Murph in The Guardian

He is a wag, isn\’t he?

Approximately £100bn–£125bn of British investors\’ money is believed to be in Swiss banks.

OK.

The Treasury said earlier this week that the agreement, due to be hammered out in the new year, would bring in extra revenues currently held in Swiss bank accounts beyond the reach of the UK exchequer. It is understood Treasury minister David Gauke, who will lead the negotiations, expects to raise more than £1bn.

OK.

So, interest rates are low, half of the interest being paid would (or possibly should) be paid in UK tax, 1% of the assets sounds not all that far from what should be due in tax actually.

It\’s worth noting that within the EU we have very similar deals: you\’ve a bank account somewhere you can say, well, I\’ll pay some (I think it\’s 15%?) tax rate on my interest but don\’t tell anyone or you can get your interest gross but they tell the taxman.

Oh, and Switzerland is an independent country and yes, they do offer absolutely the same deal to Swiss residents and Swiss citizens. So it\’s not just a for foreigners thing here.

Then we\’ve got Ritchie:

Richard Murphy, head of Tax Research, said: \”No indication is given as to how these accounts are to be regularised. Indeed, there is no prospect they can be because the £40bn or so of evaded assets will not have to be declared by name by the Swiss. In that case there is no prospect of UK interest or penalties being charged.

\”In other words David Gauke has just announced his intention to sign a total tax amnesty for UK tax evaders who have used Switzerland. Given that penalties and interest would have added well over 100% to the tax bills it is highly likely that all these evaded assets should have been due to HM Treasury. But Gauke looks like he will give away the whole lot.\”

He\’s assuming that all of that money in those accounts avoided tax in the first place and that therefore 40% or whatever of the total £100 billion should be paid in tax.

That\’s one hell of an assumption to make really: but it gives Murph a nice number to wave around and get his name in the papers.

On that assumption: can we think of any way in which assets can pile up in a Swiss bank, owned by British taxpayers, and yet not be subject to British tax?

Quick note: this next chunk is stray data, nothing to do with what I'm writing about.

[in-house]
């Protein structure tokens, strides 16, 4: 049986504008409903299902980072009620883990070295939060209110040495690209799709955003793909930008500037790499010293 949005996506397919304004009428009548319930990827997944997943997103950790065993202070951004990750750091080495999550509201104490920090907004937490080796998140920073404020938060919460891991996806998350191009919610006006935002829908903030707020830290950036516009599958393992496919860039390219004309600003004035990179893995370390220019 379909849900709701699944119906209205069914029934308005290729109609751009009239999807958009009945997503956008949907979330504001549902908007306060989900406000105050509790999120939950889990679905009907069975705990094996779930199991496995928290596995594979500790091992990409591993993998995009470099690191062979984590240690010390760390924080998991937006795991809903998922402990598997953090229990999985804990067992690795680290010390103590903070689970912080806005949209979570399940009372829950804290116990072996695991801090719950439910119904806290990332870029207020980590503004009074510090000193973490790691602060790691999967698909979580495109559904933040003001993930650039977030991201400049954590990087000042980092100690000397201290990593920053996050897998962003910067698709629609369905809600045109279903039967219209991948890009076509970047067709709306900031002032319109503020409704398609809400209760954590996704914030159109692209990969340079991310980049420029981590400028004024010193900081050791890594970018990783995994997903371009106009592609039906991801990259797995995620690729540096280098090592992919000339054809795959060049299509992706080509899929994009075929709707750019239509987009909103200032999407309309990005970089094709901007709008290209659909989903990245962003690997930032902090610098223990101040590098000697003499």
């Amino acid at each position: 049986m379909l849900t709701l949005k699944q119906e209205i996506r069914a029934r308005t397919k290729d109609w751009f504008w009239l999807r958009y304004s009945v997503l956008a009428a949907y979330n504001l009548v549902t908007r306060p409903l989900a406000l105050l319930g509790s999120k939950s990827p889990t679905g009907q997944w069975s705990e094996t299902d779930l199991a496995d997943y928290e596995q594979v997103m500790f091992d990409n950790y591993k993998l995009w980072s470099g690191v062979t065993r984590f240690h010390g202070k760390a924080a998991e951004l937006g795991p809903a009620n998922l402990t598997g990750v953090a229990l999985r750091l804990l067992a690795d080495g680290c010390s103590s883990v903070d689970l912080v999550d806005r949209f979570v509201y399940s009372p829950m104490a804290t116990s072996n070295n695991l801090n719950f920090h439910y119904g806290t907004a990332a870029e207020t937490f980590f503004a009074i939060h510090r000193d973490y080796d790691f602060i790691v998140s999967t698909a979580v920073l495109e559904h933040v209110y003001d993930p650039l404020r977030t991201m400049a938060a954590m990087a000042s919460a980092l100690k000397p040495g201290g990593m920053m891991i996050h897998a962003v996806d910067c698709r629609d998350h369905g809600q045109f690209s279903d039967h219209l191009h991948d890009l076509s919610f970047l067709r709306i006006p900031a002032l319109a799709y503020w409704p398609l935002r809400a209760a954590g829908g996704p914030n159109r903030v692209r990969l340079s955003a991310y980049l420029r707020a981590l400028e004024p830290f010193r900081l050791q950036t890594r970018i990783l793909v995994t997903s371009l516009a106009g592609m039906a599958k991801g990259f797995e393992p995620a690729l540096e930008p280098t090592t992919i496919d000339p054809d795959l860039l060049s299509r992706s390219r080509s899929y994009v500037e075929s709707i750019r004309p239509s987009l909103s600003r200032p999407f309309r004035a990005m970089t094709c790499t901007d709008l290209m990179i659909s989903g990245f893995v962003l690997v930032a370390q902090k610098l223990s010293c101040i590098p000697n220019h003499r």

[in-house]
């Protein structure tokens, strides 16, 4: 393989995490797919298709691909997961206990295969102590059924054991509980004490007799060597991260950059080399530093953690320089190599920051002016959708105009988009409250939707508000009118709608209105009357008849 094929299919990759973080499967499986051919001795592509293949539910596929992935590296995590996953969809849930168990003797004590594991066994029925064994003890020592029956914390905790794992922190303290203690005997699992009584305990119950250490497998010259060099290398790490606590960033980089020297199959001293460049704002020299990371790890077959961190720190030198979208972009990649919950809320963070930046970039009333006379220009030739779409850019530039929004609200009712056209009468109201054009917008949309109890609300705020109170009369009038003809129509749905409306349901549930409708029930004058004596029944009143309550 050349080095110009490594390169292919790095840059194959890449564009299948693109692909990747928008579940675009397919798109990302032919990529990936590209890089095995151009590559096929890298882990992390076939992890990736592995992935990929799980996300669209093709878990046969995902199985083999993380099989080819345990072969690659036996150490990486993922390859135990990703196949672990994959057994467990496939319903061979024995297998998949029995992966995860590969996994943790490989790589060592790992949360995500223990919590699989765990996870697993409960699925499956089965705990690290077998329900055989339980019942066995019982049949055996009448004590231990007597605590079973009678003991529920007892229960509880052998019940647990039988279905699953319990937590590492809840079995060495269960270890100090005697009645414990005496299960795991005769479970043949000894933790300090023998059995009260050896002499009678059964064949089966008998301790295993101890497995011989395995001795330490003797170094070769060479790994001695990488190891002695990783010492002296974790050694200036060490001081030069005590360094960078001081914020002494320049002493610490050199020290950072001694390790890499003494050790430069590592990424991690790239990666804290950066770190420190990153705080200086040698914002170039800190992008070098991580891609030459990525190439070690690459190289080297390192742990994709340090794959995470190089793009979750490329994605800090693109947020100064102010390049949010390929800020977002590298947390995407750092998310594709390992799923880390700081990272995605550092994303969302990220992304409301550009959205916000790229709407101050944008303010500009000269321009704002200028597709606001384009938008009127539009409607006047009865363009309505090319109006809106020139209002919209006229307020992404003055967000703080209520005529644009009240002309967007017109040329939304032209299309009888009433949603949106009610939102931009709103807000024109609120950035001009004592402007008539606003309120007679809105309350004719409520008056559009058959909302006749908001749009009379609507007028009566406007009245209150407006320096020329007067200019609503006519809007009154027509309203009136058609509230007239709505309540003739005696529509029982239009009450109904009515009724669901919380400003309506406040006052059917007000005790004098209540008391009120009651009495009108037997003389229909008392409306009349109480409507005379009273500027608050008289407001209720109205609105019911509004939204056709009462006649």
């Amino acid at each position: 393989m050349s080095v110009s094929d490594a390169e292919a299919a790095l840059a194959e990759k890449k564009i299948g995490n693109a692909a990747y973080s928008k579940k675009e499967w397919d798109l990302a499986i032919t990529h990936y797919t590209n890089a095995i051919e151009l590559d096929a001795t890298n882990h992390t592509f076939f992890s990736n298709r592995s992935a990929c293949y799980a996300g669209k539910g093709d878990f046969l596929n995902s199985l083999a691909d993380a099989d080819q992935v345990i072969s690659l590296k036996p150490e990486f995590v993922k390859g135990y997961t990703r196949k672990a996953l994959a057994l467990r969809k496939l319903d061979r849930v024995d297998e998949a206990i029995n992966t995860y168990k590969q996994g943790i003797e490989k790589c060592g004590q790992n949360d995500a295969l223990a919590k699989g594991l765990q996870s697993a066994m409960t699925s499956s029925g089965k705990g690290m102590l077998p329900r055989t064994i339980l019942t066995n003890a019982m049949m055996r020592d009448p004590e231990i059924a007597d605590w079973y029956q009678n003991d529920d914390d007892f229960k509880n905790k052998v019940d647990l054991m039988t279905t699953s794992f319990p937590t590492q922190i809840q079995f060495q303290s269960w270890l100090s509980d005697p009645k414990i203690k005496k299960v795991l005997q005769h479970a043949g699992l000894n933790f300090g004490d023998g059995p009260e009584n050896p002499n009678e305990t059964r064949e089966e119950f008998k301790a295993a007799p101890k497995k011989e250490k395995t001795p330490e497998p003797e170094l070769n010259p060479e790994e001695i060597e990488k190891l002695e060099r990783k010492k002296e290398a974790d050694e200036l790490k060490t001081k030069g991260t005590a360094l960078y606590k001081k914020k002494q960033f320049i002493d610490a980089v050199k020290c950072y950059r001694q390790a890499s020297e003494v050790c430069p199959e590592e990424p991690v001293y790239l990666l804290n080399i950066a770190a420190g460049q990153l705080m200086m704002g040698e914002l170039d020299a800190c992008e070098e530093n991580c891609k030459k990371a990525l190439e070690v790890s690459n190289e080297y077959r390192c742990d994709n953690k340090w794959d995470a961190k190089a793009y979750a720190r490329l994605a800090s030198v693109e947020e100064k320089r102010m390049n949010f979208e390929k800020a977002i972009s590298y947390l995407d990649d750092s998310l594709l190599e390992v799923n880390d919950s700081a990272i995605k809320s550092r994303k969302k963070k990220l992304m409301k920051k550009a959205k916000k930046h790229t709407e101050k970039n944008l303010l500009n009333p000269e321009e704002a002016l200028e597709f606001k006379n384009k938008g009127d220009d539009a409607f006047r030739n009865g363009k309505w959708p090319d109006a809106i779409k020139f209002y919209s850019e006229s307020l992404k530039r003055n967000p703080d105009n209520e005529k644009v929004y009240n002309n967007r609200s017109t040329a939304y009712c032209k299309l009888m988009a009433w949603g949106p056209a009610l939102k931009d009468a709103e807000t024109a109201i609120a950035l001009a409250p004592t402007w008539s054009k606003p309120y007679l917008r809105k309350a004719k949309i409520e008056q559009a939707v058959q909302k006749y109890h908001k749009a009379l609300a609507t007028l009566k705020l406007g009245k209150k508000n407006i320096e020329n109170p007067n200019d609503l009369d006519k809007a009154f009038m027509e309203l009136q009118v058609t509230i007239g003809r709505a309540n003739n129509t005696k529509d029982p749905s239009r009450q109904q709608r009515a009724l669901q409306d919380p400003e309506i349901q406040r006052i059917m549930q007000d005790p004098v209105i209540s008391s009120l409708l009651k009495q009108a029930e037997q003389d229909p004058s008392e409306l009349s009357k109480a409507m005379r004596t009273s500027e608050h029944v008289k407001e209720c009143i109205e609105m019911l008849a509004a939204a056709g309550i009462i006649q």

Well, actually, yes, we can. Imagine that for some years someone stops being a British taxpayer. Goes off to work in Dubai, just as one example. Expat earnings stack up in Switzerland, entirely free of any liability to UK tax at all. Contract over, our expat engineer returns to the UK. Those earnings in Switzerland are still not subject to UK tax: now that he\’s resident in the UK again the interest on them is liable to UK tax, yes. But the capital sum only becomes liable if he tries to bring it into the UK.

So, we\’ve an entirely legitimate route, process, for a UK resident to have a bank account in Switzerland, the interest upon which is taxable in the UK, the capital not.

Note, please, that I don\’t claim that this makes up all the £100 billion. But Murph is making the seeming claim that none of it is.

8 thoughts on “Murph in The Guardian”

  1. Tim,

    In your example, any earnings attributable to a period of non-residence for UK tax purposes, provided they do not relate to UK workdays, are not taxable in the UK regardless of whether the funds are remitted.

    Even if the capital is repatriated after the individual establishes UK residence, it is still not subject to UK taxation.

  2. “Even if the capital is repatriated after the individual establishes UK residence, it is still not subject to UK taxation.”

    Tim’s is such a common misconception I think that governments could get away with actually doing it without protest.

  3. Richie says:

    “Denied the UK tax authority the right to make enquiries of their own choosing about the tax affairs of a British person – the Swiss now being granted the right to decide how many enquiries may be made and whether they are appropriate or not.”
    here:
    http://www.taxresearch.org.uk/Blog/2010/10/26/h-m-revenue-customs-now-under-the-control-of-the-swiss/

    Don’t sovereign countries have the right to decide which enquiries they will help with anyway?

  4. Well, actually, yes, we can. Imagine that for some years someone stops being a British taxpayer. Goes off to work in Dubai, just as one example. Expat earnings stack up in Switzerland…

    Somebody call? Ha ha!

    Actually, it’s worse than that. Yesterday he wrote:

    U.K. nationals held 59.6 billion Swiss francs ($61.5 billion) in undeclared assets in Swiss banks, Thorne estimated last year, with another 24.5 billion francs in declared assets.

    He’s not even talking about UK residents, he’s talking about nationals. I’m a UK national with undeclared assets in a Swiss Bank, but I have broken no laws whatsoever. Richie’s assumption that everyone with a Swiss bank account is breaking the law is bullshit.

  5. <emEven if the capital is repatriated after the individual establishes UK residence, it is still not subject to UK taxation.

    Correct, only the interest on that capital is subject to tax.

  6. Even if the capital is repatriated after the individual establishes UK residence, it is still not subject to UK taxation.

    Correct, only the interest on that capital is subject to tax.

  7. The BBC trotted out the 100 billion figure and in truth, neither the BBC nor anyone else has an accurate clue on the actual amount of UK savers’ cash is sitting in the Alps. They might as well pull a figure out of the air.

    Naturally, w ith the idiot Murphy, the higher the presumed figure, the better. These guys are forever hunting spare change down the back of the sofa.

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